Across Massachusetts, the racial/ethnic disparities in vaccine distribution among the states’ most vulnerable communities have been well documented. A team of researchers conducted an analysis in mid-April that found that by and large, the distribution of vaccines in Massachusetts was not going to communities most affected by COVID-19.
Specifically, the April 14 analysis compared the proportion of COVID-19 infection to the proportion of COVID-19 vaccination by race/ethnicity. The authors noted that although non-white residents made up 62% of confirmed COVID-19 infections in Massachusetts, they represented only 26% of fully vaccinated individuals in the state.
“It’s a stark reminder that we have a lot of work to do to address the inequities in vaccine distribution such that it better aligns with COVID infection risks, and that it addresses long-standing inequities across racial and ethnic groups,” Thomas Stopka, co-author of the study and associate professor of public health and community medicine at the Tufts University School of Medicine, said.
Gabriela Andujar Vazquez, an attending physician at the Tufts Medical Center who focuses on infectious disease, said outreach, access and education surrounding vaccination could work to undo disparities among communities of color.
“There are also other socio-economic insights and social issues that might prevent someone from getting [vaccinated] in these communities,” Andujar Vazquez said.“Not every 95-year-old that is not an English speaker can go onto the internet and do a vaccine appointment. So there’s a lot of different examples of how difficult it can be for certain communities, patients and individuals to be able to get an appointment, because we know that getting health care in general for these communities is difficult.”
Both Piques and Ackerman indicated that the cities of Medford and Somerville have taken steps to combat vaccination disparities among racial/ethnic groups. Included among these are multilingual resource lines, targeted outreach to communities of color and collaboration with local faith leaders and community partners.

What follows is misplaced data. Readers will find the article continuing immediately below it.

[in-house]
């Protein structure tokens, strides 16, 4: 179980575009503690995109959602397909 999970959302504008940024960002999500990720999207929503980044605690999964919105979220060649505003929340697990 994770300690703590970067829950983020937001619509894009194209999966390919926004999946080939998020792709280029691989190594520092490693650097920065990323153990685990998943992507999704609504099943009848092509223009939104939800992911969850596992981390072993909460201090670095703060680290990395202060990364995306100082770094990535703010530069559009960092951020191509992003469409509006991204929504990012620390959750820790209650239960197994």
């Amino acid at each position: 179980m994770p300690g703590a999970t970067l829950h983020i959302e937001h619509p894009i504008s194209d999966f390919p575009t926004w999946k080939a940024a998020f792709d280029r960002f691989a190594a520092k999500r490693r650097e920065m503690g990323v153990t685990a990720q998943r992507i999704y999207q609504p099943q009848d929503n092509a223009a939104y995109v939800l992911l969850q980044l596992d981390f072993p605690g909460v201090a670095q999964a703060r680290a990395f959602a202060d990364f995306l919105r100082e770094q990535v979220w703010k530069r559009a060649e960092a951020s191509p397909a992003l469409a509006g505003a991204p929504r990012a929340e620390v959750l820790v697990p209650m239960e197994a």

Piques mentioned that the City of Medford is also co-opting the Commonwealth’s “Trust the Facts, Get the Vax” campaign, an effort intended to educate the public about the safety of the COVID-19 vaccine.
There are currently no city-run vaccine clinics operating on a regular basis in either Medford or Somerville, according to Piques and Ackerman. The Medford Board of Health was able to partner with the Medford Housing Authority to provide on-property vaccinations through April 30, and the City of Somerville collaborated with the state to provide vaccinations to those in state-authorized affordable housing senior buildings.
Although there has been widespread debate among public health officials regarding when, and even if, the world may reach herd immunity, it was originally estimatedthat approximately 60–70% of the population would need to be vaccinated in order to do so, according to Nature.
Stopka said that in order to reach a sense of normalcy in Massachusetts, prioritization should be given toward vaccine equity in communities with a high risk of infection,many of which are home to communities of color.
“If we’re vaccinating well in one community but not in a neighboring community, we will have struggles in reaching herd immunity,” Stopka said. “If we want to achieve success in combating the pandemic, we do need to do it in a more equitable way across the entire community to have the best chance of success.”